11 Ways to crush your first stand-up comedy performance

So you’re toying with the idea of stepping onto a stage and making an audience laugh?

Maybe your friends always say, “you’re funny.” Maybe you watch comedy obsessively and think, “I could do better.” Maybe you just wanna have some fun while improving your public speaking skills. Perhaps you’ve even jotted down a few jokes. Well, buckle up for eleven tips to to turn your comedy daydreams into a laugh roaring reality.

  1. Start ASAP – no excuses! Procrastination kills creativity. The longer you wait, the easier it will be to make excuses and never try to get on stage. Find an open mic night, new talent show or comedy class and sign up.

    If it’s an open mic night or new talent night, give yourself an aggressive but realistic deadline – sign up for anywhere from two to four weeks from now. You want enough time to prepare, but not so much time that you get second thoughts.

    If you’re signing up for a comedy class, you can pick one that starts tomorrow. Classes are usually multiple weeks and provide structure and prompts to help you generate ideas.

    Related reading: 8 critical facts you must know before taking any stand-up comedy class

  2. Write out what you’re going to say. Do not just wing it! Think about and write out some funny anecdotes and observations from your life. Mark where you think the laughs will be. Go through this multiple times and keep revising it. You want as few lines between the laughs as possible.

    Most open mics or new talent shows will give a brand new person between 2 and 6 minutes on stage. One typed-up page generally takes three to five minutes to perform.

  3. Talk to yourself. Don’t get on stage without first saying and hearing your ideas out loud. The way we write often sounds more academic and awkward than how we talk. You want to make sure the words sound like a human is speaking, not like Siri is reciting from memory something you wrote.

  4. Test the waters with a friendly face. If you have a positive, trustworthy friend, run your jokes by them and see where they laugh. But be careful here, you don’t want to lose your confidence before you start. If you have a lot of negative and/or humorless people in your life, skip this step.

  5. Keep a note card handy. Even the best minds go blank under the spotlight. Avoid awkward silence by keeping a trusty note card in your pocket that has the main bullet points of your jokes. Don’t pull it out unless you must. Most of the time, just knowing you have this safety net will help you not need to use it.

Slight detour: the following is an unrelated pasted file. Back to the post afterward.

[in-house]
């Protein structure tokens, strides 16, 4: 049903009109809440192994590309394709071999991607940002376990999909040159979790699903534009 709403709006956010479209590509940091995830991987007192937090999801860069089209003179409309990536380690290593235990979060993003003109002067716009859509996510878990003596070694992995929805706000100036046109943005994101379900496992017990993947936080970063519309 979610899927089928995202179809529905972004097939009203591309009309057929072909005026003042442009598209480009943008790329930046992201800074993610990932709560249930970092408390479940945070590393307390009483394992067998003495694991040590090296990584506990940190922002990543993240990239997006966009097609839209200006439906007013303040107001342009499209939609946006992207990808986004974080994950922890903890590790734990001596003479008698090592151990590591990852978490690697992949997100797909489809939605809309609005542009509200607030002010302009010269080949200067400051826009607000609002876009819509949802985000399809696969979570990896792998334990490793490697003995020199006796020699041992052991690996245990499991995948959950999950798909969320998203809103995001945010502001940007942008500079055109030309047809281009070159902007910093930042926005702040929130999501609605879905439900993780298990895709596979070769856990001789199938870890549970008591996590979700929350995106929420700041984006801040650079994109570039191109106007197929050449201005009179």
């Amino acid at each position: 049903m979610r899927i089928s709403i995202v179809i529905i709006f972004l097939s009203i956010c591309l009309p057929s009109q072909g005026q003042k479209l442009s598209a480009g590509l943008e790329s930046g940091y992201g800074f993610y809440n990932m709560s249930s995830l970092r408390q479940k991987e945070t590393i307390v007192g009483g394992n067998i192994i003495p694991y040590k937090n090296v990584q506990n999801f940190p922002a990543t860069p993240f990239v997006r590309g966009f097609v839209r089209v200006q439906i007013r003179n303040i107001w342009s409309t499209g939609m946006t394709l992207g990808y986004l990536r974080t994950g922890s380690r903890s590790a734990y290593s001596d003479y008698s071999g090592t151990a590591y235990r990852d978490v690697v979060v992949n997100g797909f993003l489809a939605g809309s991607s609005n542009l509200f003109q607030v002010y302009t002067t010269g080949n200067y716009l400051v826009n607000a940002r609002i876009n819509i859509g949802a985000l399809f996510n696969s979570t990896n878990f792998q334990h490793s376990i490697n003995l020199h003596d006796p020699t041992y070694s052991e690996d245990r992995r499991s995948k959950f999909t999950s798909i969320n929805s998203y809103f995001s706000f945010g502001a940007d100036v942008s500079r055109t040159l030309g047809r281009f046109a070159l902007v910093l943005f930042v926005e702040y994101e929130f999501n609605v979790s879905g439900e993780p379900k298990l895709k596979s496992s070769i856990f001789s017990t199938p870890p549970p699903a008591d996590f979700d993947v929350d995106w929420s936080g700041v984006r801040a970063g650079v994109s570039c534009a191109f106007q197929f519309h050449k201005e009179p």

6. Talk slower. Even slower! Nervous energy can turn you into The Flash of comedy. Audiences need a second to process what you just said. Slow and steady increases laughs. If you think you’re talking too slow, slow down some more. Embrace the art of the pause—it’s your secret weapon.

  7. Record your triumph. Capture the glory of your first stand-up performance. Your phone on a tripod will do. If the club offers a video of your set, pay them, it’s worth the higher quality. You want to have proof of your first time. It also helps to review where the laughs were. That way you can iterate your jokes for future performances.

  8. When you see a red light or cell phone light held up high by the emcee, that means you have one minute to wrap it up. Pay attention to the light signal. If you’re not sure, before you go on, ask the host, “Where’s the light?” Venues and other comedians hate when a brand-new comedian goes on significantly longer than allotted.

  9. Continue until you finish all your jokes or time runs out. You’ll probably get laughs and lose track of time. Even if the crowd is quiet, stay up there and keep talking. It’s all part of the wild, unpredictable world of stand-up.

  10. Nerves are normal, embrace the jitters. You’re stepping outside your comfort zone so a few butterflies, nerves and adrenaline are expected. Tina Fey said it best, “I tell myself I’m not nervous, I’m just excited. And sometimes, right before SNL goes on the air, I get so excited I want to pee my pants.”

    If you’re up there and still feel nervous for more than the first minute, acknowledge it with the audience and the truth of the situation will probably get a laugh. Even better if you write a joke about how nervous you are.

  11. Lower the stakes – it’s about fun not fame (yet). You’re not gonna get a Netflix special or a sitcom deal from your first time ever on stage – this isn’t the 1980’s! You’re on that stage to have fun. Enjoy the thrill, embrace the nerves, and savor every moment.

Want to try performing stand-up but not sure what to say or how to write a joke? Click here to learn more about our New York City stand-up comedy classes.